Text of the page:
c. All California citizens employed by Defendants as hourly-paid, non-exempt employees during the appropriate time period who worked more than eight hours per day and/or more than 40 hours per week and whose overtime pay from Defendants was not calculated to include consideration of all applicable forms of remuneration (the “Overtime Rate Class”);
d. All California citizens employed by Defendants as hourly-paid, non-exempt employees during the appropriate time period who were subjected to Defendants' policies and practices regarding meal periods (the “Meal Period Class”);
e. All California citizens employed by Defendants as hourly-paid, non-exempt employees during the appropriate time period who were subjected to Defendants' policies and practices regarding rest periods (the “Rest Period Class”);
f. All formerly-employed California citizens employed by Defendants as hourly-paid, non-exempt employees during the appropriate time period who were subjected to Defendants' policies and practices regarding vacation pay (the “Vacation Pay Class”);
g. All California citizens employed by Defendants as hourly-paid, non-exempt employees during the appropriate time period who were subjected to Defendants' policies and practices regarding itemized wage statements (the “Independent Wage Statement Class”);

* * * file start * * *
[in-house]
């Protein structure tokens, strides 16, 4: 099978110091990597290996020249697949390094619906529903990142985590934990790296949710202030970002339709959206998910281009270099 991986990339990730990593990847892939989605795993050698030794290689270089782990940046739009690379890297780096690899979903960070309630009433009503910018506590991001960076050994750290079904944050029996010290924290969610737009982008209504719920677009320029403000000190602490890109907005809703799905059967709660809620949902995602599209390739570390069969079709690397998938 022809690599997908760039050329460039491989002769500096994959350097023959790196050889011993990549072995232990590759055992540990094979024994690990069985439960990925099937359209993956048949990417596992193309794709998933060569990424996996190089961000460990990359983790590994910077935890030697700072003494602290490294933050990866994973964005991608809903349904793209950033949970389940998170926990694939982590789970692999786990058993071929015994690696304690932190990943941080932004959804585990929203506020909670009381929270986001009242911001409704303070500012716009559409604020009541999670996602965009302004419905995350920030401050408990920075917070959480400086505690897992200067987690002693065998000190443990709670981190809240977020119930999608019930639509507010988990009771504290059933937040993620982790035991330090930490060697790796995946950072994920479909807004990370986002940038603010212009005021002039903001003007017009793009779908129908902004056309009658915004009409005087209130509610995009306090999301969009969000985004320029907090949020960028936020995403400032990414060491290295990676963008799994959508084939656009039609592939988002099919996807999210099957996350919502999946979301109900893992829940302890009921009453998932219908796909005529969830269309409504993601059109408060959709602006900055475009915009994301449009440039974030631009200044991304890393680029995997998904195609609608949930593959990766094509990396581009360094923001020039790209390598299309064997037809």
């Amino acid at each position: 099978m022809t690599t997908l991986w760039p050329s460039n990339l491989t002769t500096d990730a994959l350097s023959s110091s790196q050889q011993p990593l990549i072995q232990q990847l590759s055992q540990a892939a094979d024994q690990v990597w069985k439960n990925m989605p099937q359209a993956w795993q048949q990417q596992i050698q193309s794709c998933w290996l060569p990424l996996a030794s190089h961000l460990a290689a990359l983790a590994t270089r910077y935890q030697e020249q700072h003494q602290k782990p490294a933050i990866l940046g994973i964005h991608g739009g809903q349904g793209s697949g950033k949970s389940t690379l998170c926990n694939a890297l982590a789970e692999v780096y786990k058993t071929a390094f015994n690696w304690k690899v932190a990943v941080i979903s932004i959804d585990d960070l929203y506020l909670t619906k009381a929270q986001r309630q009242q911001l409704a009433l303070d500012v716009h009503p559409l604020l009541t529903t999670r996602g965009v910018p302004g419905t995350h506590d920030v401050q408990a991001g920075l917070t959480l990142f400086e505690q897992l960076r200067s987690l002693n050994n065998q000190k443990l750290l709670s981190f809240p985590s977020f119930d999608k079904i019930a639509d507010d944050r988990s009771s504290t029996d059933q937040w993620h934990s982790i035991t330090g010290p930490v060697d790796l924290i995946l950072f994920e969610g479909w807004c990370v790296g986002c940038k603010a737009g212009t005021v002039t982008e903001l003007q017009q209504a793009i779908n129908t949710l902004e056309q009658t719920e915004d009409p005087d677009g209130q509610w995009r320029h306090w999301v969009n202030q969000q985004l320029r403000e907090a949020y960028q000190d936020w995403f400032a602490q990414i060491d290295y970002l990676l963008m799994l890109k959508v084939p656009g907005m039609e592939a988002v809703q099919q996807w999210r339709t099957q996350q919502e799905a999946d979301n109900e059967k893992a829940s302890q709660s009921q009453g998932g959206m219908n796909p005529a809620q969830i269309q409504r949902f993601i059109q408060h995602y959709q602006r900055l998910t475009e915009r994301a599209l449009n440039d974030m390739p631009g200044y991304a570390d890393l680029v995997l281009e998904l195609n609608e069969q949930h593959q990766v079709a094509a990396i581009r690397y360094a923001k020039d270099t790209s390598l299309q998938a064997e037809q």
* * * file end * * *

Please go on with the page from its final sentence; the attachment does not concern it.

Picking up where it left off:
h. All California citizens employed by Defendants as hourly-paid, non-exempt employees during the appropriate time period who were subjected to Defendants' policies and practices regarding itemized wage statements (the “Derivative Wage Statement Class”);
i. All formerly-employed California citizens employed by Defendants as hourly-paid, non-exempt employees during the appropriate time period who were subjected to Defendants' policies and practices regarding Labor Code § 203 and the payment of final wages (the “LC 203 Class”);
j. All California citizens employed by Defendants as hourly-paid, non-exempt employees during the appropriate time period regarding whom Defendants have engaged in unlawful, unfair, and/or fraudulent business acts or practices prohibited by Cal. Bus. & Prof. C. § 17200, et seq. (the “17200 Class”);